Date of Award

Spring 1999

Project Type


Program or Major

Reading and Writing Instruction

Degree Name

Doctor of Philosophy

First Advisor

Thomas Newkirk


This is a qualitative research study of a ten week immersion unit in the reading, writing, and performance of poetry conducted in a first grade classroom in Closter, New Jersey during the winter of 1995. The three girls selected as case studies show the ways in which remarkably different children expand their repertoires of ways with words as speakers, readers, and writers. Danielle, a performative speaker, learns to make her tacit knowledge about performance part of her explicit frames of reference. This shift enables her to serve as a coach for peers who are less adept at crafting performative texts. It also helps to make the art of crafting performative oral texts, as well as written texts, a central part of the language arts curriculum. Sara, the second case study, is a quiet, nurturing child whose ways without words remind readers that communication is not limited to the spoken word. Immersed in a workshop in which the art of creating performative texts is unmasked, she acquires a more confident, playful sense of who she might be as a speaker. Christina, the third case study, was selected because she so closely fit the images of the child-as-writer found in writing process texts of the 1980's. In spite of her reluctance to immerse herself in performance workshop, Christina discovers that the language with which she plays during rehearsals has a profound influence on her writing process. The work of all three children is seen through lenses provided by Mikhail Bakhtin, John Dewey, Louise Rosenblatt, Erving Goffman, and Anne Haas Dyson.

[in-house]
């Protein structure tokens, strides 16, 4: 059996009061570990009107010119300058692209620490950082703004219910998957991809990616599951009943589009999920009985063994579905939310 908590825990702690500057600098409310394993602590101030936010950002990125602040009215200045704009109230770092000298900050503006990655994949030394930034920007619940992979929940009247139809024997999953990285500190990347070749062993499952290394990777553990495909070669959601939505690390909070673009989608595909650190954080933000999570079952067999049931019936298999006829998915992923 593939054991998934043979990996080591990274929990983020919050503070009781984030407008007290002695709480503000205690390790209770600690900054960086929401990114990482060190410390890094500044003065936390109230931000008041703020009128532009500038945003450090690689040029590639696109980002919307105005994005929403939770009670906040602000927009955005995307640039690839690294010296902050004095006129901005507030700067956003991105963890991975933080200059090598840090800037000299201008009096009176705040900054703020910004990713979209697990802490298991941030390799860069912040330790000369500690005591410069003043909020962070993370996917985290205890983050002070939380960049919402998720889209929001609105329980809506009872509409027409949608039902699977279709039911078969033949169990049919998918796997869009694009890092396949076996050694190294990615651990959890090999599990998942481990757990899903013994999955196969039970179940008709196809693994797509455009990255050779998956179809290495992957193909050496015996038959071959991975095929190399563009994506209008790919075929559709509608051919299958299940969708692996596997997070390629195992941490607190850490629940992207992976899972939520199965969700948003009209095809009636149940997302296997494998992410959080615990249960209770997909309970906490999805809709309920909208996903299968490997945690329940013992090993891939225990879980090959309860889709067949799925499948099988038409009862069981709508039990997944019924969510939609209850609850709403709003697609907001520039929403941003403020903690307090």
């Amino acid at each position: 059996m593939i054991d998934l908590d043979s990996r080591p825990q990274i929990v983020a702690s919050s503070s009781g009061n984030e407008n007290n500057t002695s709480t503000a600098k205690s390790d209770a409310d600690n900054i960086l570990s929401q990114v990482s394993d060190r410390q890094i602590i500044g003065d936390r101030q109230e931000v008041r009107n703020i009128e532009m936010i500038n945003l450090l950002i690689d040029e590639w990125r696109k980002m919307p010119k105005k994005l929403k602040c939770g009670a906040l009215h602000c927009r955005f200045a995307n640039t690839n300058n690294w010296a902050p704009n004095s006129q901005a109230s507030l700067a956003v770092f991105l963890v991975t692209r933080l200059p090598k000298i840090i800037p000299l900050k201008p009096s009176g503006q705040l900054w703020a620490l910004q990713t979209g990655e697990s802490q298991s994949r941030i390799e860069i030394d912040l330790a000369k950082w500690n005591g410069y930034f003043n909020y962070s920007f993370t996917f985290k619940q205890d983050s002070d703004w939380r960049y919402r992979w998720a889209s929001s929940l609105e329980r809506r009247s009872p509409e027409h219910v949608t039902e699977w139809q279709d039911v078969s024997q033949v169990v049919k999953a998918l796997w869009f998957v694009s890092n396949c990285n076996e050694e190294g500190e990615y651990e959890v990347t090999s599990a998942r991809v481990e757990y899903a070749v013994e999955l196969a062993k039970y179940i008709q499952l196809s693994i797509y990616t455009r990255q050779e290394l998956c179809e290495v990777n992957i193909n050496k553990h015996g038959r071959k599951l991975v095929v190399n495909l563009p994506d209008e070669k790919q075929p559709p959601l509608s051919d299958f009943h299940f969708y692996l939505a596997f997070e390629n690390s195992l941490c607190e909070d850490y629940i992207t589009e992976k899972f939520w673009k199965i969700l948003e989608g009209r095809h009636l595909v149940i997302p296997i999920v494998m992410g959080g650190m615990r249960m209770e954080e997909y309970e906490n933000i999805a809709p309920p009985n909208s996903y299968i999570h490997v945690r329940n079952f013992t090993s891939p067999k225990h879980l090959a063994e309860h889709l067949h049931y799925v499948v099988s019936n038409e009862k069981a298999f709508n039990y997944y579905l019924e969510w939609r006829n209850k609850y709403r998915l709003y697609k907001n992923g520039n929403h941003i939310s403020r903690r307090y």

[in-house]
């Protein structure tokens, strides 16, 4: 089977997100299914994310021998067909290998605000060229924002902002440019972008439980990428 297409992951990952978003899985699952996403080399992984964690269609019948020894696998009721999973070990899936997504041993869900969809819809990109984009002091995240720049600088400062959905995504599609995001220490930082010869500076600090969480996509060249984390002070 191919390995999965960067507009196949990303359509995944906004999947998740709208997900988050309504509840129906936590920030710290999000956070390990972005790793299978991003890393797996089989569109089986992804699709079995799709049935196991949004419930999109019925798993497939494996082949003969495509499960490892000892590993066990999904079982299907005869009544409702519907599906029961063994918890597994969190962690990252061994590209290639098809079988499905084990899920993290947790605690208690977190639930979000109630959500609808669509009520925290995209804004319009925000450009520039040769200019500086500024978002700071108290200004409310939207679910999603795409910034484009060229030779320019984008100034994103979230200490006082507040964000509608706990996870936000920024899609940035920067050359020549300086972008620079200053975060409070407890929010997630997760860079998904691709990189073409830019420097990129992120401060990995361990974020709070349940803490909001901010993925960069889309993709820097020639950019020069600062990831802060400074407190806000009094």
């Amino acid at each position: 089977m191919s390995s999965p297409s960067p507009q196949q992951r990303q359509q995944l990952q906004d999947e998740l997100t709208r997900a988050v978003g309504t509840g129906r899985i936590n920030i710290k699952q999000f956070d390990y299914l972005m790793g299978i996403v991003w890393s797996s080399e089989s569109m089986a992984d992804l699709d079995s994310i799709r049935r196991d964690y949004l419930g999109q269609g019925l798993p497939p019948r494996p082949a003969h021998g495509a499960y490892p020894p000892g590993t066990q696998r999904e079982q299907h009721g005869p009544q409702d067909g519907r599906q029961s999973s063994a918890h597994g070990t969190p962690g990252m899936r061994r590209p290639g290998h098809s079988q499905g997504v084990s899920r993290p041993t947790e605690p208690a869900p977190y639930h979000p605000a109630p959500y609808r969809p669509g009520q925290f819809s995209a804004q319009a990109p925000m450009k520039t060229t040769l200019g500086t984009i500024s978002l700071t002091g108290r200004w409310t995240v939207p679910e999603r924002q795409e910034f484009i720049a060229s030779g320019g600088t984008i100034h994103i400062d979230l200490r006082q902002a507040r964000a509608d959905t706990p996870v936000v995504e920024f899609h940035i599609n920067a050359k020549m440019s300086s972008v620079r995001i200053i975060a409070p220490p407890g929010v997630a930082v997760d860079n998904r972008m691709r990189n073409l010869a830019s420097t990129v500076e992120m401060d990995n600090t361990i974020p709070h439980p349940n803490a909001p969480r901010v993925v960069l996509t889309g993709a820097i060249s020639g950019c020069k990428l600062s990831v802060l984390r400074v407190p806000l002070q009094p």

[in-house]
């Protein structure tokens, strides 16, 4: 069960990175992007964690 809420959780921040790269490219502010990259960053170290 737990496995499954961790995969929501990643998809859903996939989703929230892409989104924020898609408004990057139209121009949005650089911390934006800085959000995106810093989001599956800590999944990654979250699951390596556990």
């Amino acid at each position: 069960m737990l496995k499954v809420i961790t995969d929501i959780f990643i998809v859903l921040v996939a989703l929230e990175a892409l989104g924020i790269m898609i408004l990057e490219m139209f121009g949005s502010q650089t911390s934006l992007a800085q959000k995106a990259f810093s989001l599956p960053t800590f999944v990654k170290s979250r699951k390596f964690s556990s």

The case studies are prefaced by a chapter on the history of oral reading in the 19th century and its subsequent demise during the efficiency movement of the 1920's and the emphasis on silent reading methods in the elementary classroom. The case studies are also accompanied by a chapter in which both the author and the cooperating teacher explore the roots of their own subjectivities and the forces which have drawn them to this area of research by exploring the patterns embedded in the literacy stories of their own lives as students and teachers.